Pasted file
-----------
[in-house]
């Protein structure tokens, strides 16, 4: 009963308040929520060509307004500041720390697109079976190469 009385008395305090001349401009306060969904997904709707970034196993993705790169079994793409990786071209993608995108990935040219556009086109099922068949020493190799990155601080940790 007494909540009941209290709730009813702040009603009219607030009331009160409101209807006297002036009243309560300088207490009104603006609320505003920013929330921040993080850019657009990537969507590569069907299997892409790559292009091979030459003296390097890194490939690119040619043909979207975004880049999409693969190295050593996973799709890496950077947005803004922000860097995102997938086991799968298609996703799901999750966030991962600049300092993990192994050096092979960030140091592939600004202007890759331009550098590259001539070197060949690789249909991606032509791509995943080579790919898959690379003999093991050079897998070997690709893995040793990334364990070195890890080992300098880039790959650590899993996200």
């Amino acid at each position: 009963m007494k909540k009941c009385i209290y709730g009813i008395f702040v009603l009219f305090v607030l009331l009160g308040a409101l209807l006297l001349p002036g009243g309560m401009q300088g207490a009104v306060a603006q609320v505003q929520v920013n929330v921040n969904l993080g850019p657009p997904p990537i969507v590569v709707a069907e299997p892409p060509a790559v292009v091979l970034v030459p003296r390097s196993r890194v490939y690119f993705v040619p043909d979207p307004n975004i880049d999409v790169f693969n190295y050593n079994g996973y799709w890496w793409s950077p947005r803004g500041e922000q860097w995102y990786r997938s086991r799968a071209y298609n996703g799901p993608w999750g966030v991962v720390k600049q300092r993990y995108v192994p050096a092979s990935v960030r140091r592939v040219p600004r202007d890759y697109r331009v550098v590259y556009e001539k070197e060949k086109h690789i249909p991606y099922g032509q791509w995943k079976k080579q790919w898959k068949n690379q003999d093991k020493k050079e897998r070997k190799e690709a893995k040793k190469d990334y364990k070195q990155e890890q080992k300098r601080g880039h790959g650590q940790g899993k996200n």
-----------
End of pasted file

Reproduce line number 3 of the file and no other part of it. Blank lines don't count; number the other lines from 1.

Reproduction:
């Amino acid at each position: 009963m007494k909540k009941c009385i209290y709730g009813i008395f702040v009603l009219f305090v607030l009331l009160g308040a409101l209807l006297l001349p002036g009243g309560m401009q300088g207490a009104v306060a603006q609320v505003q929520v920013n929330v921040n969904l993080g850019p657009p997904p990537i969507v590569v709707a069907e299997p892409p060509a790559v292009v091979l970034v030459p003296r390097s196993r890194v490939y690119f993705v040619p043909d979207p307004n975004i880049d999409v790169f693969n190295y050593n079994g996973y799709w890496w793409s950077p947005r803004g500041e922000q860097w995102y990786r997938s086991r799968a071209y298609n996703g799901p993608w999750g966030v991962v720390k600049q300092r993990y995108v192994p050096a092979s990935v960030r140091r592939v040219p600004r202007d890759y697109r331009v550098v590259y556009e001539k070197e060949k086109h690789i249909p991606y099922g032509q791509w995943k079976k080579q790919w898959k068949n690379q003999d093991k020493k050079e897998r070997k190799e690709a893995k040793k190469d990334y364990k070195q990155e890890q080992k300098r601080g880039h790959g650590q940790g899993k996200n």